Shottendane Nursing Home in Margate has been told to make improvements after its overall rating dropped from good to inadequate, following an inspection by the Care Quality Commission (CQC) in February.
Shottendane Nursing Home supports up to 38 people with nursing needs, including people with dementia, and those who need end of life care. At the time of the inspection the service was supporting 36 people.
CQC carried out an unannounced focused inspection to look at how safe and well-led the service was after receiving concerns relating to safeguarding and people’s nursing care needs. Following the inspection, the overall rating for the service dropped from good to inadequate. Safe and well-led also dropped from good to inadequate. Effective, caring and responsive were not rated on this occasion.
The service is now in special measures, which means it will be closely monitored and re-inspected within six months to check improvements have been made.
Hazel Roberts, CQC’s head of adult social care inspection, said: “When we inspected Shottendane Nursing Home, we were very concerned about how poorly COVID-19 was being managed as the home wasn’t following government guidance to keep people safe. They admitted new people into the home without considering the risk to them, and some people who were COVID-19 positive had signs on their doors to indicate they were infected, but others didn’t.
“Personal protective equipment (PPE), such as masks, gloves and aprons, had been discarded in general bins which anyone could access, rather than being labelled as offensive wate, some staff weren’t wearing masks or wearing them incorrectly, and nothing was done when we raised this.
“Relatives told us they had been prevented from visiting the home, or had time restrictions placed on their visits, which again, was not in line with government guidance.
“We found thickening powder had been left in people’s rooms by staff. This is used to make fluids thicker so people with swallowing difficulties can drink safely, but if swallowed without fluid, people could be at risk of choking. This was a particular concern for those with dementia.
“And we also found a number of other environmental risks. Two first floor rooms didn’t have window restrictors in place, but the rooms were left unlocked, putting people at risk of falling out of the window. People had access to a large garden with a pond in it, but there was no fence or barrier in place to prevent people from falling in and drowning.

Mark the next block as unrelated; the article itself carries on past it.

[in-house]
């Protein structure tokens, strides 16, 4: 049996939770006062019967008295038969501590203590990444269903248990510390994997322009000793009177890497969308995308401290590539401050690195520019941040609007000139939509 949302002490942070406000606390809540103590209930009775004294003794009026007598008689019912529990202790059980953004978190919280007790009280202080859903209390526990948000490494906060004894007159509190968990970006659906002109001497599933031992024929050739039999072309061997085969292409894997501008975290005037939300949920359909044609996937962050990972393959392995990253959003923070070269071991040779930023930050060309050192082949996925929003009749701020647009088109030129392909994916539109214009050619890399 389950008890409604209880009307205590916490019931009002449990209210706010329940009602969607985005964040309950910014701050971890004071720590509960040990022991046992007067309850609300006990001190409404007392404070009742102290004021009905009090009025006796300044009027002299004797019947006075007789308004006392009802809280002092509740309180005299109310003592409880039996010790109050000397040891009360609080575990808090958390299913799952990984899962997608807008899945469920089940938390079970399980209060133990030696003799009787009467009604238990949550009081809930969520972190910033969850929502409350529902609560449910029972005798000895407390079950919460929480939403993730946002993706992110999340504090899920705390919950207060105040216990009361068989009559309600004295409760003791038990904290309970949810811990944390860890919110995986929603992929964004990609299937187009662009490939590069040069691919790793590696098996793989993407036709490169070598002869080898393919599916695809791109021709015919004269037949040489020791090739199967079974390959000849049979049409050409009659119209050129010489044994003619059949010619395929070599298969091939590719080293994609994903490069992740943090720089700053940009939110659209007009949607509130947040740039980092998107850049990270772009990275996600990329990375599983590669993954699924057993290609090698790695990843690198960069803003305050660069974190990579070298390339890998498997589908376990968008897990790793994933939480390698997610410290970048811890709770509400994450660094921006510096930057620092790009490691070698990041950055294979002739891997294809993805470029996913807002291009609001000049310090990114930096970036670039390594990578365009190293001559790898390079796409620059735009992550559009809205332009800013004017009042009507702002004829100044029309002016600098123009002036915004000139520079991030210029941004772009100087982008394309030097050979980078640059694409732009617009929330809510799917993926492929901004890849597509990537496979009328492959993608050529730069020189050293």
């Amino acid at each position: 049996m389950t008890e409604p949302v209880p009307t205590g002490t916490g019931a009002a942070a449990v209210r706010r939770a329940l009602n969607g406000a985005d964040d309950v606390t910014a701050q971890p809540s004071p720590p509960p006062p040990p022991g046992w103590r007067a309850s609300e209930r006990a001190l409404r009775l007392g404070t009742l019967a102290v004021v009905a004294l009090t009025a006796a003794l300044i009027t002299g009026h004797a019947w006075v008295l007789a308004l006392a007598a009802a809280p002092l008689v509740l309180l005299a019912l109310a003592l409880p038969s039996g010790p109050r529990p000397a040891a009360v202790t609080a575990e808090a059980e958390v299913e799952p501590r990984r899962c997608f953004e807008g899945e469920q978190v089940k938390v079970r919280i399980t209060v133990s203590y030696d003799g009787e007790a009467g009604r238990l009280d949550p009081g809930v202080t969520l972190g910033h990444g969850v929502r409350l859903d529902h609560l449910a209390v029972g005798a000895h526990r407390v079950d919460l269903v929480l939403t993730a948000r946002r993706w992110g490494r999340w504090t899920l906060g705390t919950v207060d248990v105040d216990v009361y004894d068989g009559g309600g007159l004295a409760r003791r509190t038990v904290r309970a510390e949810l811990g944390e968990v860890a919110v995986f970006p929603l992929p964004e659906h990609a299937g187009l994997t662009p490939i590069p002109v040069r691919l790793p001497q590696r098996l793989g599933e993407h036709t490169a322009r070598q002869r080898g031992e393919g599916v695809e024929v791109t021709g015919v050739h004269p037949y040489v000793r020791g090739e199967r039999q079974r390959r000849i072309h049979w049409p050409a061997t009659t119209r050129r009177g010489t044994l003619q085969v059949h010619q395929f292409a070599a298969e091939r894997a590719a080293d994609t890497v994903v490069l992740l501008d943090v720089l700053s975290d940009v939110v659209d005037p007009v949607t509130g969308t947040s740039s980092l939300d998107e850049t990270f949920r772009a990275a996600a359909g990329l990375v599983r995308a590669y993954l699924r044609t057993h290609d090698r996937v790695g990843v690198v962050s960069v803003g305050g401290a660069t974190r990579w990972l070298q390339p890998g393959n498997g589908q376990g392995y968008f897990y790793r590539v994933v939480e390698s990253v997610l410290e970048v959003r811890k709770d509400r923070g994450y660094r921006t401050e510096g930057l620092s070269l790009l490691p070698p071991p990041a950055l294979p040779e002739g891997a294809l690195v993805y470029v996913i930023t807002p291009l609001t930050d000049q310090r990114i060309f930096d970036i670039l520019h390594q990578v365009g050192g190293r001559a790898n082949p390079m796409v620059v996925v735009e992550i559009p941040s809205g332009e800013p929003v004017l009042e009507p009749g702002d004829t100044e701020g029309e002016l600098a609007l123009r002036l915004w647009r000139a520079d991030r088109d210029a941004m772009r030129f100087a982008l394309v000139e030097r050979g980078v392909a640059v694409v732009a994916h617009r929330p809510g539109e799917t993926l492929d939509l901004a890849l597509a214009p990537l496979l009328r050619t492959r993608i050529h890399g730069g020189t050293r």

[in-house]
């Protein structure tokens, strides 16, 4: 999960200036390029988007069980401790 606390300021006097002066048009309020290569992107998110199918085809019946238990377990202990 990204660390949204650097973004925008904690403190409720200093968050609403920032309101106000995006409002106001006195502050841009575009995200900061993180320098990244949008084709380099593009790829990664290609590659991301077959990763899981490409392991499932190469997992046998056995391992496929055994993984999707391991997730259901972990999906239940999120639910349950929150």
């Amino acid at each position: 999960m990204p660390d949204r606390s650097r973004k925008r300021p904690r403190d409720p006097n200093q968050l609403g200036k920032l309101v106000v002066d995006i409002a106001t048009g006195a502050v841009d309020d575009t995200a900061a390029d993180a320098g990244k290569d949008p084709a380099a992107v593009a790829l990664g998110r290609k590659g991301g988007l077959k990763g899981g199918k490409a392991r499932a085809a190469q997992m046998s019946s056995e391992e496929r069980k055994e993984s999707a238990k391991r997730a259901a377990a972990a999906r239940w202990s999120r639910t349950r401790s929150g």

“We were told by relatives that staff were kind and caring, however, they all said that the service was understaffed, and people were left to sit in their rooms all day with little engagement from staff.
“When we raised issues with the management team, they took some action, for example completing an infection control audit, and an audit on all window restrictors, however, further improvements are needed. Our priority is for the safety of people living in the home and the quality of care they receive, and we will continue to monitor the service closely.”
CQC found the following during this inspection:
Oversight and governance systems were ineffective. Some issues had been identified in audits as needing action, however there was no information on what action was taken to address shortfalls.
There were not enough staff; this included nursing, care workers and activity staff and staff were not always recruited safely. The provider also failed to ensure staff training was complete and up to date.
People were not protected from the risk of the spread of infection. Staff did not wear or change their personal protective equipment (PPE) in line with government guidance. The provider did not follow government guidance in relation to visiting or admitting new people into the service.
Risks to people were not always assessed and mitigated. Risk assessments did not contain sufficient information on how to address health risks. Risks relating to thickening powders had not been assessed or mitigated. Environmental risks such as broken window restrictors had not been identified.
Some staff lacked understanding of safeguarding principles. When incidents occurred, they were not always documented, and action taken to reduce similar incidents re-occurring.
Medicines were not managed safely; there was a lack of guidance to inform staff about some people’s medicines, or to help staff assess when people who were unable to vocalise verbally were in pain.
Care plans were basic, and in some cases, did not contain sufficient information on action to take to reduce risks.
There was a lack of learning from incidents and oversight of accidents and incidents was not robust. There was no system in place to review accidents and incidents and incidents reoccurred.
Relatives said they felt well informed about the care their loved ones received, however they had not been kept up to date in other matters. For example, when the registered manager left the home, relatives were not informed until the following month. Communication regarding visiting had not been clear, and some relatives were unaware if they could visit their loved ones.
The report will be published on the website in the next few days.